“Yes, I thought it was. Your family is heralded for its honor. Despite how I personally feel about you, you are an honorable man. As for the second part of your statement, we are not, in fact, in the hills themselves. You are out of your patrol jurisdiction. I believe we are still in the eastern flats, by way of there being no hill under our feet.”


Much to Jonah’s relief, Karsh Anasi put his weapon away and smiled the smile of the damned.


“Your argument is persuasive, Exiled One.” Karsh made a hand motion for the others to stand down and return to their duties.


They walked past the trio, keeping well away on either side.


“You know,” Karsh said, “I understand your Tribe held a council recently. Last I had heard, they had decided to extend a welcome hand to you, to lift your exile. But they hadn’t heard back from your father yet. What was your response?”


“I refused.” Portenda lowered his gun and holstering it. “I will not aid in your pointless war against the Khan Tribes.”


“No, of course you wouldn’t,” Karsh said with overwhelming disapproval. “Still, even refusal grants you a single request. You can make it to me, I’ll make it official among the councils. What is your request, in lieu of returning to your people?”


Portenda didn’t need to think about this question at all. He already knew his response.


“You know of the Khan Soldier, Tiberious Amon?” Karsh nodded, though he raised an eyebrow. “He is my uncle. He wants nothing to do with your war. You and the tribes shall allow him free passage, if you should spot him.”


“And how exactly are we to know if it’s him we spot? Accidents and misjudged identification tend to happen, after all.”


“You’ll know it’s him. He has a wooden leg. Never saw a priest to regenerate the one he lost many years ago, in the War of Vandross. You are to leave him be, understood?”


Karsh seemed to mull this idea over, but at last he nodded his agreement.


“Very well. But mind your footsteps, Exiled One,” Karsh said, pointing at Portenda’s chest. “If and when you do next step on our sacred hills, you will be slain on the spot.”


“You’re very welcome to try,” Portenda said with a smile.


Karsh Anasi made his way back towards the Allenians proper.


Portenda, Jonah and Nareena waited for all of the Simpa patrolmen to disappear from view, and then set out again to the north. The horses had returned to them when they sensed that there was no more immediate threat to their well-being, and Jonah and Nareena were quick to remount. Portenda shifted back to his animal form and led the way once again, making certain to stay a little ways to the east of the hills.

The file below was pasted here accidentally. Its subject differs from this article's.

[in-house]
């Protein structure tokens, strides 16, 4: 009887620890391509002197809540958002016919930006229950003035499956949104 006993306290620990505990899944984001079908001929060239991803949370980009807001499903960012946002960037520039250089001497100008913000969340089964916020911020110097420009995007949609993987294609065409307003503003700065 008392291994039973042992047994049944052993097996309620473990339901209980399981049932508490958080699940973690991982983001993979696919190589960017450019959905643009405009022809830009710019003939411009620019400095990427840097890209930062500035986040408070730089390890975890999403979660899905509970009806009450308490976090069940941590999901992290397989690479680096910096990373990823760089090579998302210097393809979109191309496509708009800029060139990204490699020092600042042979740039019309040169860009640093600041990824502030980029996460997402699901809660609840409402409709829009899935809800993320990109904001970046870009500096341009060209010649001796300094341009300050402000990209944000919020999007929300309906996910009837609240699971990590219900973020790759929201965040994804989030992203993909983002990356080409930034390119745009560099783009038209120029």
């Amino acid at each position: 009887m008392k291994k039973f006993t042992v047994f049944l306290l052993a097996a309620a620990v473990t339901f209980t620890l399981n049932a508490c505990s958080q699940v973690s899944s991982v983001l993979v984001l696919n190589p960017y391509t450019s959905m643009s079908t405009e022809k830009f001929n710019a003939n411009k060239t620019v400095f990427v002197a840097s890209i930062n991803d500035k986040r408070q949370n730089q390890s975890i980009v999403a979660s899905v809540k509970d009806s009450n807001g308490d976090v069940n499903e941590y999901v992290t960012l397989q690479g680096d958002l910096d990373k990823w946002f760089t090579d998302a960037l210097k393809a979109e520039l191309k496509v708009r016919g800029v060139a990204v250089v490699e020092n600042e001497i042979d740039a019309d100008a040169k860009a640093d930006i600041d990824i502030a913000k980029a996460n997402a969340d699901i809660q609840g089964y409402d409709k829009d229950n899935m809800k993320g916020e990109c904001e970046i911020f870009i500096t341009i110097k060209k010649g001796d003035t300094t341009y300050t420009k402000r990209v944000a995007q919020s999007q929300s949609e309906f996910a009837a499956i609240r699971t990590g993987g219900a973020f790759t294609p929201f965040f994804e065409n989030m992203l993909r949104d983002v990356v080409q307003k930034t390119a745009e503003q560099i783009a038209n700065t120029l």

The trio from Ja-Wen traveled in this fashion until early evening, when they had begun to turn their course westward again. They had gone north of the Allenian Hills, and would soon be at their final destination. At least, Portenda thought,according to the little one we will be. But I still don’t see any sign of a tower, anywhere.


As the Alchemists dismounted once more to prepare a camp for the night, Portenda prowled the area in his animal form, keeping a sharp eye and nose out for anything out of the ordinary.


For a short while, he didn’t think he would come across anything. As he shifted from his animal form to his man-beast shape, his armor and the rest of his equipment returning through the spirit realm to his body, he noted something that seemed, well, out of place.


The big Bounty Hunter looked over his shoulder to check on Jonah and Nareena, who were in the process of setting up the campsite and a fire for preparation of their meal. Perhaps two hundred yards away, north and west of his current position, the air shimmered in a high and wide sheet. It was a barely perceivable disturbance in the air, and would have surely gone unnoticed, had he not been silent in his animal form for so many hours. However, thanks to his inability to communicate while in lion form, his powers of perception were many times amplified, and he could just make out the waves of disturbance energy.


Portenda undid the button on his holster, drawing the ancient mecha weapon slowly as he approached the wall of energy. The closer he got, the higher pitched the whine of energy got in his ears—again, something that few others would have noticed.


When he got to within ten feet of the wall, he thought he could vaguely smell something, familiar, on the other side.


“Hey, Portenda,” he heard from behind him. Jonah was hailing him, and Portenda put his weapon away as he turned to look at the Alchemist.


“We’ve got the fire going and we’re ready to make dinner over here,” Jonah called.


Portenda returned to the camp, and looked once more over his shoulder.


Blink had told him everything he needed to know when he had caught that sniff near the wall of force.


They had found Genma’s tower.


* * * *


Telroke was still assigning patrols to the Alchemy beasts on the outer perimeter of the tower when he felt a disturbance near the wall of force hiding the tower. He tried to look to the wall itself, but unfortunately, the barrier concealed the outside world from view just as much as it did the tower from the outside world.


But something had come close: he could smell it. It was unsettlingly familiar, and sent a chill racing up his spine faster than a light chases cockroaches into hiding.